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UNITED NATIONS, June 19 (Yonhap) -- The U.N. committee on sanctioning North Korea plans to discuss as early as next month whether to impose further penalties against North Korea for carrying out its third nuclear test in February, sources with direct knowledge of the committee said Wednesday.
During a meeting, the North Korean sanctions committee chaired by Luxembourg's Ambassador Sylvie Lucas put forth reports on its activities with regard to its latest sanctions and recommended blacklisting four more North Korean institutions and eight individuals, according to the sources.
The four candidate entities for the blacklist are the North's newly created Ministry of Atomic Energy Industry, the Munitions Industry Department of the Central Committee of the Korean Workers' Party, the State Space Development Bureau, and Hesong Trading Corp.
The individuals include the atomic energy industry minister, four senior officials at the Munitions Industry Department, two officials of the space development bureau and an official of the trading company, the sources said.
The committee also aims to blacklist three non-Koreans -- Aleksandr Viktorovich Zykov from Kazakhstan, and two citizens of Ukraine, Iurii Lunov and Igor Karev-Popov -- for being involved in North Korea-related arms deals, they added.
Part of the recommendations echo those from the report drawn by its monitoring group last month, which called for sanctioning a total of 15 North Korean entities and individuals, along with the three from Eastern Europe.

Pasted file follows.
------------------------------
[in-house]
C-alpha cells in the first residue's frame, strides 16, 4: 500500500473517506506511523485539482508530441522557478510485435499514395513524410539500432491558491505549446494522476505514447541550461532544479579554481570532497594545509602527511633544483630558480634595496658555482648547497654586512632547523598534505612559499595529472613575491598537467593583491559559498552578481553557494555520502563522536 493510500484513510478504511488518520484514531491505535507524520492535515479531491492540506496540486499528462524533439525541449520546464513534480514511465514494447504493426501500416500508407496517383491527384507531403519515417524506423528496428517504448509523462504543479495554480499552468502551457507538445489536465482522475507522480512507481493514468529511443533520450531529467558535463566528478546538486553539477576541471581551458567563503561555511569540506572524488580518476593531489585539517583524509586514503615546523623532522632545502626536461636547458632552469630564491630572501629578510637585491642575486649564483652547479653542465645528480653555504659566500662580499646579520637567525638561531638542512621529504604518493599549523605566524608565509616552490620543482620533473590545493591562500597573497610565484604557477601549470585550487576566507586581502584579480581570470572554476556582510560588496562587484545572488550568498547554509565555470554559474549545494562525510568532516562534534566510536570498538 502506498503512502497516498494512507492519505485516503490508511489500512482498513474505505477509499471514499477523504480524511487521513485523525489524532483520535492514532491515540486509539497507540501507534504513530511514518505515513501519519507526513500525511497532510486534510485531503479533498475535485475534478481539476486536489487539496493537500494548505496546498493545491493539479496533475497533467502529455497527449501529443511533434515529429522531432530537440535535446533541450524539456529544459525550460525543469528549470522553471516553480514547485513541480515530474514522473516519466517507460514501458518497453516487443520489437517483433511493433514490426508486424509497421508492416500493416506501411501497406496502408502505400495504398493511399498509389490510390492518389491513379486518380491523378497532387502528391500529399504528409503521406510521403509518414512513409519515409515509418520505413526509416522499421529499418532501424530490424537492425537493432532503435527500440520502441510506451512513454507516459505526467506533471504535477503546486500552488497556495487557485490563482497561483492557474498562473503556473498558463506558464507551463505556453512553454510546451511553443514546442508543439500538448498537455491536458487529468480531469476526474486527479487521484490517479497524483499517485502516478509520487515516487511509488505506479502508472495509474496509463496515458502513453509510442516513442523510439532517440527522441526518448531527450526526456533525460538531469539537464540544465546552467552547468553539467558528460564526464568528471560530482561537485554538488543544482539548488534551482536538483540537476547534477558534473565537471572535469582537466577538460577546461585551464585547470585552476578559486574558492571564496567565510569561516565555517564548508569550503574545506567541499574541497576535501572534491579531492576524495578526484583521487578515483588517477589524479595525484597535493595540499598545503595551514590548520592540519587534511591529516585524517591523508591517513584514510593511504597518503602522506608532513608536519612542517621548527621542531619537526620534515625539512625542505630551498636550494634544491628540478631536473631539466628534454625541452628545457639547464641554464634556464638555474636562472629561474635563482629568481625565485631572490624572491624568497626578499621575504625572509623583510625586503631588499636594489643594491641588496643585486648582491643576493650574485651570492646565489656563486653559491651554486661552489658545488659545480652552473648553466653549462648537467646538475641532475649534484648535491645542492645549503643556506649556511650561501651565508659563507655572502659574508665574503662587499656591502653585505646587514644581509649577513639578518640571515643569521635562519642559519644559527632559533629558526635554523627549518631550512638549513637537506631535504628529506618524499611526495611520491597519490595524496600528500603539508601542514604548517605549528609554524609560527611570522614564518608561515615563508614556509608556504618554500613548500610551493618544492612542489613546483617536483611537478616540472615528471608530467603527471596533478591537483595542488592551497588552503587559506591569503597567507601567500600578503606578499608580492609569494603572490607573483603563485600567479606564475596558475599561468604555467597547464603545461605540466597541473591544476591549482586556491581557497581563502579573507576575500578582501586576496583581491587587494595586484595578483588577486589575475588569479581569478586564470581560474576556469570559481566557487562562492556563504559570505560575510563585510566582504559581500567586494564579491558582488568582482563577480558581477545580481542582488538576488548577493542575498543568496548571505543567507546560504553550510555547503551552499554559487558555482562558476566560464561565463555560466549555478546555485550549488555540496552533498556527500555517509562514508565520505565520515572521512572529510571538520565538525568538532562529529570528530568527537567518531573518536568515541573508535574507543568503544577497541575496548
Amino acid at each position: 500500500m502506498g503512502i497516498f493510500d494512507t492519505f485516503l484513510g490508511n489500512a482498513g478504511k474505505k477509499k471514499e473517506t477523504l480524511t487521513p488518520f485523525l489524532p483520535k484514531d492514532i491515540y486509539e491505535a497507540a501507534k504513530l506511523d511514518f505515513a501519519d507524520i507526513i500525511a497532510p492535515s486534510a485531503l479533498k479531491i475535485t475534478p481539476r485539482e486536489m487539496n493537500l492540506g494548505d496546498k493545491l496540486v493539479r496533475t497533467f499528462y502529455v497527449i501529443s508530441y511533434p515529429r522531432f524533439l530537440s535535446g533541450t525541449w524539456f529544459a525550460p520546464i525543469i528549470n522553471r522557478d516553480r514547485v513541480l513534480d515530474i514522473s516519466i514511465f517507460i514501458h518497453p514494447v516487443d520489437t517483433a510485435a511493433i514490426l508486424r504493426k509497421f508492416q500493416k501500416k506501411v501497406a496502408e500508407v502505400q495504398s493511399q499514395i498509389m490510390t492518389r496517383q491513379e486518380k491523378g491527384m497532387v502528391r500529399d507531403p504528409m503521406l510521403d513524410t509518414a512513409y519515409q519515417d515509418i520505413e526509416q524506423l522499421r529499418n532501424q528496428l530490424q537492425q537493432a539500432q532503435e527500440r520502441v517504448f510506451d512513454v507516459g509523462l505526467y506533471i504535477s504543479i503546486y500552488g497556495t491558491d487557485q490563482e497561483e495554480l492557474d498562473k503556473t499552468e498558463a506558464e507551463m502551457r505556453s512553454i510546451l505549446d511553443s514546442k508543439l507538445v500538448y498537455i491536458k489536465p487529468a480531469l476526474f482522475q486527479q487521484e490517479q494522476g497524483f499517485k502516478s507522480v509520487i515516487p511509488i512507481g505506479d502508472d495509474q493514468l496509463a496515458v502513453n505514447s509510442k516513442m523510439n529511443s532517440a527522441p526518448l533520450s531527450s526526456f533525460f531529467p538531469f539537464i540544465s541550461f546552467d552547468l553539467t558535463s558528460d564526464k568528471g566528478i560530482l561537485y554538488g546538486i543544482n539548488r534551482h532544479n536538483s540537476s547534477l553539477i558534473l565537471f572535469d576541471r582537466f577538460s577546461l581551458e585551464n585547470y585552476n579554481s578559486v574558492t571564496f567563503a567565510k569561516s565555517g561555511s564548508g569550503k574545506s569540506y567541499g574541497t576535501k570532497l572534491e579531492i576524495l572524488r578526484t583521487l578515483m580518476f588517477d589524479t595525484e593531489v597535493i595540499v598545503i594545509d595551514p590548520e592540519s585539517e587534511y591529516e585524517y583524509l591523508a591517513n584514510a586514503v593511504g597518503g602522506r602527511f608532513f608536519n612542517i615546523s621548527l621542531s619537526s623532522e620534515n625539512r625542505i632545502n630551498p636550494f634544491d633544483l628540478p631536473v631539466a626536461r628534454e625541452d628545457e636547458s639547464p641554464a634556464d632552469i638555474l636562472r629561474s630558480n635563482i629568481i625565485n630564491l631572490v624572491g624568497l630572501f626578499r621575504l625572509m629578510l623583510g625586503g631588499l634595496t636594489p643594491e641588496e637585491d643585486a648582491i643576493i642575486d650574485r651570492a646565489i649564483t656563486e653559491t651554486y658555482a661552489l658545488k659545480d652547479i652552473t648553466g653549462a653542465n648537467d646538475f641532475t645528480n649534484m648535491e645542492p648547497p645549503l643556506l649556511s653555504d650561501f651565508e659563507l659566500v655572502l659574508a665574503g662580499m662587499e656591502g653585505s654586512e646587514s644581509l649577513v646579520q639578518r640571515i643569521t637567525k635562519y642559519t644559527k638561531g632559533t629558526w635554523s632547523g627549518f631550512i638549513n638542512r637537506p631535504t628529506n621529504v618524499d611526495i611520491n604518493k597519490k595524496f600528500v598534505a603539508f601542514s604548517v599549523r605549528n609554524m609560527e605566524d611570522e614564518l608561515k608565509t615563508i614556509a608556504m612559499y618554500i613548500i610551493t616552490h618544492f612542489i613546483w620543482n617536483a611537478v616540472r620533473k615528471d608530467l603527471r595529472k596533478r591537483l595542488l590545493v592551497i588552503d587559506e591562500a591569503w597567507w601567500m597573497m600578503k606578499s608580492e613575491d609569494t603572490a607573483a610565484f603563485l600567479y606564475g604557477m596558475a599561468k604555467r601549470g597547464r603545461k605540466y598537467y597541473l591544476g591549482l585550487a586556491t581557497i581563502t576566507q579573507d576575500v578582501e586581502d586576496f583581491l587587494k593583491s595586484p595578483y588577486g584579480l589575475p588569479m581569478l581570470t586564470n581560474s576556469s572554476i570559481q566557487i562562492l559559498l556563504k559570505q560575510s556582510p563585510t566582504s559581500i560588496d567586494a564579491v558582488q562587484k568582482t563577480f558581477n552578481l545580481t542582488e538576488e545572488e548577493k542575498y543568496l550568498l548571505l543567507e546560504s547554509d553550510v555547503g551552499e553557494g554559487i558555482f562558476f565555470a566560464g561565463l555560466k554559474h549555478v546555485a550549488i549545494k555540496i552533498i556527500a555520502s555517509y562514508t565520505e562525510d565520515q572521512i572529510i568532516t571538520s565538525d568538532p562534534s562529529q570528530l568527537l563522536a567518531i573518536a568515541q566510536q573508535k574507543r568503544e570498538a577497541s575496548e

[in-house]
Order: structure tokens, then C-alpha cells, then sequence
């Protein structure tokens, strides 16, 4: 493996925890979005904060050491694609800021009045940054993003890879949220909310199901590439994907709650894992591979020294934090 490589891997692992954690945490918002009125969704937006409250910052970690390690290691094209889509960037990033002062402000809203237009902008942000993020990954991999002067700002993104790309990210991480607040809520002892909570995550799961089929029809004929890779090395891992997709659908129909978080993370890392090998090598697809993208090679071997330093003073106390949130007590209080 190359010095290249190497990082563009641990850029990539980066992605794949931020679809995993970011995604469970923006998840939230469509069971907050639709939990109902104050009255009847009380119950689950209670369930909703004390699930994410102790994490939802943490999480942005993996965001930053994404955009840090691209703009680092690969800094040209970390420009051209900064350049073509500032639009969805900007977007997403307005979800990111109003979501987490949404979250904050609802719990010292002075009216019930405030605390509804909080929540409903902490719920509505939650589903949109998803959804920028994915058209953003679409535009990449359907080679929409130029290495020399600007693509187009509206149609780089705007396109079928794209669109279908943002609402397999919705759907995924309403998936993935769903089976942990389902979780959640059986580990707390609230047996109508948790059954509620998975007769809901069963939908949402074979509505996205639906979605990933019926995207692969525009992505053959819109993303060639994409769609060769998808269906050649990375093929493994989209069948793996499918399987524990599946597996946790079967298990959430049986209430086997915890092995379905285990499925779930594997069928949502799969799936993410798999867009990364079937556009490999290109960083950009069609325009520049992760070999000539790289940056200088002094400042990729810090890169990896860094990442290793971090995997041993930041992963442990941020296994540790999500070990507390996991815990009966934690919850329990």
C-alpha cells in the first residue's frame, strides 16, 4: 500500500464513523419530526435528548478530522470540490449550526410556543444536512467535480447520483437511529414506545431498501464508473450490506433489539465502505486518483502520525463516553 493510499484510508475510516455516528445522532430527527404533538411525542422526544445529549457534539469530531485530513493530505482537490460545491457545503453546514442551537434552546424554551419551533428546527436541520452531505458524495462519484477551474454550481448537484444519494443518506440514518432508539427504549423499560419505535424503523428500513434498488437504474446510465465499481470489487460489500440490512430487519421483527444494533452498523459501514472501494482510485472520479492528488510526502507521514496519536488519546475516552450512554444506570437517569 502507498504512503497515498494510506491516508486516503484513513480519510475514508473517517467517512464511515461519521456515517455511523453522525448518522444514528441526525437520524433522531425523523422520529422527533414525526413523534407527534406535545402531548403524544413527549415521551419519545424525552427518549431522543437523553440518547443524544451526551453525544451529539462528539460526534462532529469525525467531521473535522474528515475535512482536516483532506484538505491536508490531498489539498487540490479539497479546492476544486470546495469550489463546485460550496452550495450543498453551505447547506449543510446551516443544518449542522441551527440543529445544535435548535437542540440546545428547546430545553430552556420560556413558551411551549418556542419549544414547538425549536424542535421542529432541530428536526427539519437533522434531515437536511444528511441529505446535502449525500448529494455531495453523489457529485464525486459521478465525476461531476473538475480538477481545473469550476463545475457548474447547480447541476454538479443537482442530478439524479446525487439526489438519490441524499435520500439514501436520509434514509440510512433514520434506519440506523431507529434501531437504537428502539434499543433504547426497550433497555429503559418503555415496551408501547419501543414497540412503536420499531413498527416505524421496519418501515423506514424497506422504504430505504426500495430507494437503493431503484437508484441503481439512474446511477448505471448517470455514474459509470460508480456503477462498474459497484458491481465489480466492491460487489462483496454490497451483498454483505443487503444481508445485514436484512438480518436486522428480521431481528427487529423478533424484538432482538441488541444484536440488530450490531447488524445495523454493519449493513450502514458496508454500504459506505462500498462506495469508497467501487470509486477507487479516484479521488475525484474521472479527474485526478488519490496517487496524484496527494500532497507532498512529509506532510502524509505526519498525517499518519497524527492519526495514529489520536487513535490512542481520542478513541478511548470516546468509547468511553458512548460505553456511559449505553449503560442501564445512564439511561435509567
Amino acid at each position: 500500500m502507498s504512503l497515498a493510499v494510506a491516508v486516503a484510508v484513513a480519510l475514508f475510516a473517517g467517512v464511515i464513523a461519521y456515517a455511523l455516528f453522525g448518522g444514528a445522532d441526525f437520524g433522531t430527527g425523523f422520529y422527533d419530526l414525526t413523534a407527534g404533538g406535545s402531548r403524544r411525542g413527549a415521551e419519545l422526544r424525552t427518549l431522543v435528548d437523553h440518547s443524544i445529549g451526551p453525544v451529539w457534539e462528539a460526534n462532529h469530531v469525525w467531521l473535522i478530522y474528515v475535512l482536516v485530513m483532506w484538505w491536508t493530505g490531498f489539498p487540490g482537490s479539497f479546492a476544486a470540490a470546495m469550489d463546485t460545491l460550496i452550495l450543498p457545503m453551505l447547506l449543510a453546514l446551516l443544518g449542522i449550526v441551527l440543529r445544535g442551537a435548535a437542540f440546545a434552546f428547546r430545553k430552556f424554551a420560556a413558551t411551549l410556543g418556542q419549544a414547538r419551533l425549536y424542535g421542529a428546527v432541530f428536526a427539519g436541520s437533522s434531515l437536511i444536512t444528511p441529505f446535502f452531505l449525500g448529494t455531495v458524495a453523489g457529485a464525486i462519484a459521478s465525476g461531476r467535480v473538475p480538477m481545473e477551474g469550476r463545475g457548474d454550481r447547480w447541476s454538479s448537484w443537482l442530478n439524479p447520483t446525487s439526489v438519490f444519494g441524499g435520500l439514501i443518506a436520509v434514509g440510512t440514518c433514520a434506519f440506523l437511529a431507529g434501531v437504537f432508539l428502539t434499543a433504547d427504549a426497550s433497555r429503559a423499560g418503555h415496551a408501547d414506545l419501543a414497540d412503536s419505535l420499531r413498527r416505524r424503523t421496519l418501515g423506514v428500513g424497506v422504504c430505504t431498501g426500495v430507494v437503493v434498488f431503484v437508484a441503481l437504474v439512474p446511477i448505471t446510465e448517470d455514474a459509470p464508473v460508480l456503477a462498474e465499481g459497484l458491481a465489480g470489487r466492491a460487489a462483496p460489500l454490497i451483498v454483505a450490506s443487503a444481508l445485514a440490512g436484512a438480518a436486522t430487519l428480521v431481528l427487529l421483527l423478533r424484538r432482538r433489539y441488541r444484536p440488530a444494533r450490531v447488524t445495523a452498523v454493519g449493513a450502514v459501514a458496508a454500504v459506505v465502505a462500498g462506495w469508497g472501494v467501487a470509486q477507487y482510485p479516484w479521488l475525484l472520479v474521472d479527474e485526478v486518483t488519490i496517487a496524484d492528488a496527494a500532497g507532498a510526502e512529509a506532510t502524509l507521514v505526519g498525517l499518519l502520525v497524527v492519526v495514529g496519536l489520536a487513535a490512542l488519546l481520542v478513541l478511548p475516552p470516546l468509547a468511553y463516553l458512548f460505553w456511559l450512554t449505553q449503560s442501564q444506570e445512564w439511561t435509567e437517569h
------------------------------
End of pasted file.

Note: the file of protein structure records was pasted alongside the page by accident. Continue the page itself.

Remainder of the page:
"Member states are scheduled to begin discussions around July on whether to put more North Korean institutions and individuals on the sanctioning list," a source familiar with the issue said, adding it will be "up to the council whether it follows the recommendations."
"The committee encouraged not only 15 security council members but all U.N. member states to actively and voluntarily implement those measures against North Korea to make them more effective," another source said.
In March, the U.N. Security Council unanimously adopted Resolution 2094 to punish Pyongyang for its underground nuclear test on Feb 12, calling for the international community to toughen sanctions on the communist country and blacklisted 19 North-based firms and 12 figures.
Under the resolution, U.N. member states are required to put tighter restrictions on North Korea's financial activities and conduct thorough inspections of air and sea cargo headed to the country.
In protest of the fresh international sanctions and the annual South Korea-U.S. military exercises, Pyongyang ratcheted up tensions with near-daily war threats and by withdrawing all of its workers from the inter-Korean industrial park in its border city of Kaesong.
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